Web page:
William Hochul Jr., the U.S. Attorney for the Western District of New York, offered a starkly different position Monday, saying there is no requirement for either Catalano or Galea to cooperate with an outside investigation.

"We enforce criminal law, period," Hochul told ESPN. "Whether any third party wants to talk [to them], you are always able to. But it is no requirement."

Hochul refused to say whether his office has been contacted by either MLB or NFL officials.

For her part, Catalano pleaded guilty last year to initially making false statements to border agents when stopped entering the country in September 2009. Catalano first became associated with Galea as a 15-year-old helping out in his Toronto office and later joined his practice full-time after earning a degree in Kinesiology from the University of Waterloo.

Catalano's defense counsel cast her as being blindly loyal to Galea. "She looked up to him,'' Personius said. "If he told her to jump off the Brooklyn Bridge, she would. This was exciting for her.''

At the time of her arrest, Catalano had in her possession a duffle bag with medical supplies and drugs that Galea had asked her to bring across the border because he'd earlier been flagged by authorities. She told agents she was headed to a medical conference in Washington, D.C., where Galea was to speak. In fact, Catalano later told authorities she was to meet Galea in Washington, where he was scheduled to provide medical treatment to a professional athlete.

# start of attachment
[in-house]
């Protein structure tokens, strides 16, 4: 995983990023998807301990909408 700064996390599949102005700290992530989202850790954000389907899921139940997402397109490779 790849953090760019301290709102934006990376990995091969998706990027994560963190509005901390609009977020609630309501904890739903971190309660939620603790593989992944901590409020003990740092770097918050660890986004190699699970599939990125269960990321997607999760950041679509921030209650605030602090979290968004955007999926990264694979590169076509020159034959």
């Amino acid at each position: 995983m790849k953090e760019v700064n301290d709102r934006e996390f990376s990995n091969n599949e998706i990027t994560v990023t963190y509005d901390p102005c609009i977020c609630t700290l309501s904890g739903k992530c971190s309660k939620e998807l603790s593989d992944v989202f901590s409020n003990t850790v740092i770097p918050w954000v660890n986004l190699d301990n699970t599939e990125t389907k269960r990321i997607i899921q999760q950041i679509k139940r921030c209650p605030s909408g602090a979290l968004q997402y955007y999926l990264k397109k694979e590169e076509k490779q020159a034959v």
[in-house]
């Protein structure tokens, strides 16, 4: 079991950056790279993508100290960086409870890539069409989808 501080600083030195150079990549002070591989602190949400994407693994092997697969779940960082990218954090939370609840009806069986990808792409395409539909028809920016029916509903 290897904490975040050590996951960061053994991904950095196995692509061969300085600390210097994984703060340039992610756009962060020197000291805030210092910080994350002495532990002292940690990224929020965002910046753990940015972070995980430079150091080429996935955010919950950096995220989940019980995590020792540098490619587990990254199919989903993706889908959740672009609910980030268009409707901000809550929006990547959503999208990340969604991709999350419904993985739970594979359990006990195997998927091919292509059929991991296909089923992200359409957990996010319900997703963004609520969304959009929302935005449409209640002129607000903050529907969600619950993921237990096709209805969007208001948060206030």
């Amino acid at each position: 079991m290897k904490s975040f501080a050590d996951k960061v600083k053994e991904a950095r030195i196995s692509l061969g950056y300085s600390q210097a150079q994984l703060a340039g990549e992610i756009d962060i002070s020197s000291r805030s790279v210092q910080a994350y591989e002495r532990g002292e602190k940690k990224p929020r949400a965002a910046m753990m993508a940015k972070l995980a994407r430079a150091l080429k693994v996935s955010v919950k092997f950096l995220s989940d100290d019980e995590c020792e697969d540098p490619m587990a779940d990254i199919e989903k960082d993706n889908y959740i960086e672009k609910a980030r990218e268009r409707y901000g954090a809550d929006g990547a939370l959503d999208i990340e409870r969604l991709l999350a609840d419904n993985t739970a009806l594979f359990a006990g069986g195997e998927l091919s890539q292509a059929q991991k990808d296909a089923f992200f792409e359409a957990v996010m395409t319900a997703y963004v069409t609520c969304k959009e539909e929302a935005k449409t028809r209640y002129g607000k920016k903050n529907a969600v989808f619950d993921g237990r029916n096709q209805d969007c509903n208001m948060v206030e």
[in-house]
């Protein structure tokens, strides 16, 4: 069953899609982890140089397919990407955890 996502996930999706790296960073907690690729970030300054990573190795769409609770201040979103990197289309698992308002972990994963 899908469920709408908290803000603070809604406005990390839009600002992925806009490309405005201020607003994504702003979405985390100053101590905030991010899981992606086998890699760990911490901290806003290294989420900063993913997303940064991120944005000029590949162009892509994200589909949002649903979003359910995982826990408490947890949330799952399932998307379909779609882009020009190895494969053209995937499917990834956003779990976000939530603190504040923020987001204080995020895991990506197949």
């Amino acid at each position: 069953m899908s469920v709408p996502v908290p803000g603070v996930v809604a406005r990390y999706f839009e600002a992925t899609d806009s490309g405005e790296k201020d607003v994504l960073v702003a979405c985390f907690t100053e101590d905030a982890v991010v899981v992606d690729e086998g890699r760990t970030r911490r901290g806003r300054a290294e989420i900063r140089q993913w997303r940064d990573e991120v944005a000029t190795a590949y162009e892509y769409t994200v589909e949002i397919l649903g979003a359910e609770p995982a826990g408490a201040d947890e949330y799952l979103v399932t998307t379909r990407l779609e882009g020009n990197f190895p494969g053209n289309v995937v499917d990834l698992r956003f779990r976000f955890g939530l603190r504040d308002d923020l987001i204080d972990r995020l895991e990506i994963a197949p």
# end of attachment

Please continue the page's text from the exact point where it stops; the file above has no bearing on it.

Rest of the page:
According to documents later obtained by ESPN, Catalano identified 23 athletes during interviews with U.S. and Canadian authorities whom she said Galea treated in the U.S. during a two-month period in the summer of 2009. Catalano told authorities she witnessed Galea inject a cocktail mixture containing Nutropin (growth hormone) into the injured knee of "at least seven athletes'' while traveling with him in the United States.

Agents also seized her company cell phone and laptop computer, which sources say contained records as well as detailed information on the treatments Galea administered to the pro athletes on trips across the border.

Galea is not licensed to practice medicine in the United States, but Catalano told authorities she accompanied the doctor while he treated athletes in eight major U.S. cities during the summer of 2009. She described Galea as having met athletes in "hotel rooms and their homes'' to provide various medical treatments.